Pros: Single-handedly matches top-shelf performance
Cons: Non-spiffy looks, subpar build quality and comfort
I am already on my way out of the Head-Fi community for personal reasons, but I will add my final contribution with a review of the Superlux HD 681 headphones, knowing full well that I already have gone through and tried over 50 headphones under the $500 mark, I must at least have one thing worth saying. I feel that the Superlux HD681 is that thing, being something that none of the other headphones I have come across can do quite well in terms of dynamics and neutrality. But, before I dive into its own characteristics, I will give some perspective of my headphone history and then I will explain my thoughts on the Superlux headphones to conclude.
Years ago, I started out with the lowly Sennheiser HD201, plasticky in both construction and sound, and I knew then that there had to be something better than that current audio experience. Soon, I was succumbed by a rich yet detailed Sennheiser HD555 and it gave me an experience that few speakers had been able to offer me in the lower midrange and bass regions, but it seemed somewhat subdued--yet still detailed--in the upper midrange and treble regions. A year later, I found myself owning a Grado SR225i, having a more forward midrange but, interestingly enough, because of my extremely small ears causing the foam to surround them like a circumaural headphone and the plastic screen to press against my ears, its treble was less detailed, quite slower and much darker than my HD555, much to my dissatisfaction. Quickly, I sold them on Amazon marketplace and I nearly regained the money invested in their purchase, then going on to try each of these headphones as well as many others for at least two hours either demoing or owning them over the years: Audio Technica ATH-m50s, Grado RS-2i, Superlux HD668b, Shure SRH840, AKG Q701, Sennheiser HD558, Sennheiser HD598, Sennheiser HD650, Beyerdynamic DT770, Beyerdynamic DT990, Beyerdynamic DT880. Of all of these models, I came to feel most sonically comfortable with the Beyerdynamic DT990, which, while having a clearly colored presentation, still had all of the other audiophile necessities like dynamics and extension in the spades. However, I still had my reservations about the upper midrange being a bit overshadowed by the bass and treble as well as the slightly overexuberant treble, but I recently sold them to an eBayer and parted with them to continue on other paths in life.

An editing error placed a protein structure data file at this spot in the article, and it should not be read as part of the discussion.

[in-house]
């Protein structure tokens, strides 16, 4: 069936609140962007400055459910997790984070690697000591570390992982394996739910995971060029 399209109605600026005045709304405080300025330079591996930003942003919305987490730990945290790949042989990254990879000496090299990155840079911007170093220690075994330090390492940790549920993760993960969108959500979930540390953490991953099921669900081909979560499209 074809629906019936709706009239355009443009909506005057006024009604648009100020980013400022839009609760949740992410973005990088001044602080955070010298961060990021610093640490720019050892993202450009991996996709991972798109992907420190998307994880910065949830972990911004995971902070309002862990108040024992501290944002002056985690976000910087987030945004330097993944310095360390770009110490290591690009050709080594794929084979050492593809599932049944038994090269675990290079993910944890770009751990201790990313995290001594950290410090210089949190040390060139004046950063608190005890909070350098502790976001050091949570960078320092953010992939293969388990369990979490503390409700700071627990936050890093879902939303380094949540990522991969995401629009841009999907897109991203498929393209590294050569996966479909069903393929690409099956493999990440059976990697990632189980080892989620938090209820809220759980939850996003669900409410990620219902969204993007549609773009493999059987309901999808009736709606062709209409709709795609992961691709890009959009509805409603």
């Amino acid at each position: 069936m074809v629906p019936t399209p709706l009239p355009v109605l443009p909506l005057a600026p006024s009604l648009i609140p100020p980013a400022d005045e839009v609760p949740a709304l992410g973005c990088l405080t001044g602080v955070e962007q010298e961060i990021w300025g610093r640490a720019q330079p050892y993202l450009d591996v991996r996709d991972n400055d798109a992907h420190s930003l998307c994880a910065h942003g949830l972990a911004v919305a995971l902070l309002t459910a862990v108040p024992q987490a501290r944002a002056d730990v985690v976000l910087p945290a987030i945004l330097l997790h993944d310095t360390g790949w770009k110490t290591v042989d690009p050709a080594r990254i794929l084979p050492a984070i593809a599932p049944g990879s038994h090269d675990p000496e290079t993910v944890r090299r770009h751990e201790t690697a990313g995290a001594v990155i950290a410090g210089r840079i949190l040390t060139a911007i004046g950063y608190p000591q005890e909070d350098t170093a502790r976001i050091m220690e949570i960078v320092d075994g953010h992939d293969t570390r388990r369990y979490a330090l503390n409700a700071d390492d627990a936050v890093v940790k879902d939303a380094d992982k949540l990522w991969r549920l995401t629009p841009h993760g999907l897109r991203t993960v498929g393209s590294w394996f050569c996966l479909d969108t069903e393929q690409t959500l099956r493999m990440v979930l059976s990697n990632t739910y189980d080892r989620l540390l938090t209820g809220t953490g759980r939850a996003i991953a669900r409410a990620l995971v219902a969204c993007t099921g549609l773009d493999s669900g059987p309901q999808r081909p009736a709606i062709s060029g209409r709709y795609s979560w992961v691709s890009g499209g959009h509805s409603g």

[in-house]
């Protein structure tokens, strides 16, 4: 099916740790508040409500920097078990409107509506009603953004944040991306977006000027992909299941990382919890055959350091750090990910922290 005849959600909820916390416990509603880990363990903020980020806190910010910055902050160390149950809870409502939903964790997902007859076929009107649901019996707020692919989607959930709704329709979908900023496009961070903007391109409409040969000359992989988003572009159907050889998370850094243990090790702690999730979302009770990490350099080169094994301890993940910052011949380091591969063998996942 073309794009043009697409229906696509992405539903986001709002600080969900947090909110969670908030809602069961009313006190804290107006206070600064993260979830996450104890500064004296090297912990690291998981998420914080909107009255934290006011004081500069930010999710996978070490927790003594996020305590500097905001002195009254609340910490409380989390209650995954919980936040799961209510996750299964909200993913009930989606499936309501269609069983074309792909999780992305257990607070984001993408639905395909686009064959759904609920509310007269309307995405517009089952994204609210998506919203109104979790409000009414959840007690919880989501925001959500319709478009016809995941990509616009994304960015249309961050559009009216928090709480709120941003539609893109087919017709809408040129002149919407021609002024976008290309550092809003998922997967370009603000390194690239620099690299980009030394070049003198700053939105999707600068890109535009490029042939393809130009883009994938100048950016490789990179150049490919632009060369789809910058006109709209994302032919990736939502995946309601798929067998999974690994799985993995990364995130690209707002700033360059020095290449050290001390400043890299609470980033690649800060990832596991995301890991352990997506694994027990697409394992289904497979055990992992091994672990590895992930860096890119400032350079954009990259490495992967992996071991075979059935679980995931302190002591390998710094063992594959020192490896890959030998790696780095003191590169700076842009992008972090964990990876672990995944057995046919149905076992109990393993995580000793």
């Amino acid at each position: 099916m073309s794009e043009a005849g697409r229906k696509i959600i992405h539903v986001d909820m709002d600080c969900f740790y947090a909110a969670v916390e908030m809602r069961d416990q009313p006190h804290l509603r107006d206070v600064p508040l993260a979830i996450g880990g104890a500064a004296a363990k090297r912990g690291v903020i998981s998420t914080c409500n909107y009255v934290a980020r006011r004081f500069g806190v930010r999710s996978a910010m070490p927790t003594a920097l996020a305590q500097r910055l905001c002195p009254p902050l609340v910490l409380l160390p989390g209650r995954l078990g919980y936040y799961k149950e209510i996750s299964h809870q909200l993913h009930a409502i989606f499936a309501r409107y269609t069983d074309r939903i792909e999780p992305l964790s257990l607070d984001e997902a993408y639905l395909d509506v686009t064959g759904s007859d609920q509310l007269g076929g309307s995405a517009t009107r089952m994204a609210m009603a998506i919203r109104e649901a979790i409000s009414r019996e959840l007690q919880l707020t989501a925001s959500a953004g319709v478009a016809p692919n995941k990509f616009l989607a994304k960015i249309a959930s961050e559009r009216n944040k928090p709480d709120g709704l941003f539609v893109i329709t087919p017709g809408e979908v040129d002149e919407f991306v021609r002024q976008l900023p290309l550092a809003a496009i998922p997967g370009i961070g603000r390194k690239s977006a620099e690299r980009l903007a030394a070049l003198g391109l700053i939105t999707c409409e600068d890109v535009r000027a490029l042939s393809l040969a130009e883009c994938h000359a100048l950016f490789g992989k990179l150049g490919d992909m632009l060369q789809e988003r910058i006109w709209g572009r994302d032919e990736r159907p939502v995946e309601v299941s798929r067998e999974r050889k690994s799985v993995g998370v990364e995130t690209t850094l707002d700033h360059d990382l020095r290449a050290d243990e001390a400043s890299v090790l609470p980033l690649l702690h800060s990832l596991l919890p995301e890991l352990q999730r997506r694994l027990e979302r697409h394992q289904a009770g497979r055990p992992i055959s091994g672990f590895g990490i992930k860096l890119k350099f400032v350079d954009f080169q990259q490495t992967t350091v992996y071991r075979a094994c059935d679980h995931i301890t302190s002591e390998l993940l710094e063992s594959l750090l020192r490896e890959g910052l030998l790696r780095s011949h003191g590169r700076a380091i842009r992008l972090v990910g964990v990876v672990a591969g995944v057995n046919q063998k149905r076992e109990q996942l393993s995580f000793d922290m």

Now, I needed something very inexpensive to take its place and so I began my search online for a likely candidate and the Superlux HD681 soon came into my radar. I had already owned the Superlux HD668B and raved about it for a time, only later to find myself considering it to be a bit lifeless like the Grado in my rare "small-ear circumaural scenario." However, it seemed to have more positive comments than the HD668B, not to mention having graphs that looked equally impressive, so I went on to order them. Within a few days, a box was on my doorstep and I was quick to bring it indoors and open it.
Once plugged in, the Superlux HD681 gave me a very pleasant surprise. It was neutral, vocals and instruments not having any warm or cold or energetic or lush quality to them like any past headphone gave, but an almost eerie realism to them, just like a live concert. It was dynamic, meaning that every part of the sound spectrum seemed to move in harmony and shift with a unison quickness as it would in real life, and it did not have the no-nos of an overindulgent upper bass stealing the dynamics from one area like the HD668B had to try to make its point. It had soundstage, just as the recording had it and not a pleasingly named technology that would be only partially beneficial at best, an accurate portrayal of changes of volume, tone and placement that made anything incredibly easy to spot in a recording. This was the same I found with anything I threw at it, from the wild and rhythmic classic Bohemian Rhapsody by Queen to the symphonically splendid Hawaii by Elmer Bernstein and too many other tracks to name. And, to my surprise, no razor blades cut into my eardrums in the process like Tyll Hertsens of Innerfidelity has suggested, which, in my experience, a Beyerdynamic DT990 could do much more easily if it did have such a sound, but it certainly does not have.
There is no doubt about it. I got rid of my audiophile equipment and was handsomely rewarded in return by something even better for much less than I could ever dream of. I hope that this news may be of help to you because I find the Superlux HD681 to do everything right on all fronts. I pull up a song that I typically use for demoing, test for a certain aspect, such as an instrument for its neutrality, or ambiance in a concert venue, and it passes with flying colors every time. Give it a try. You have nothing to lose except $30.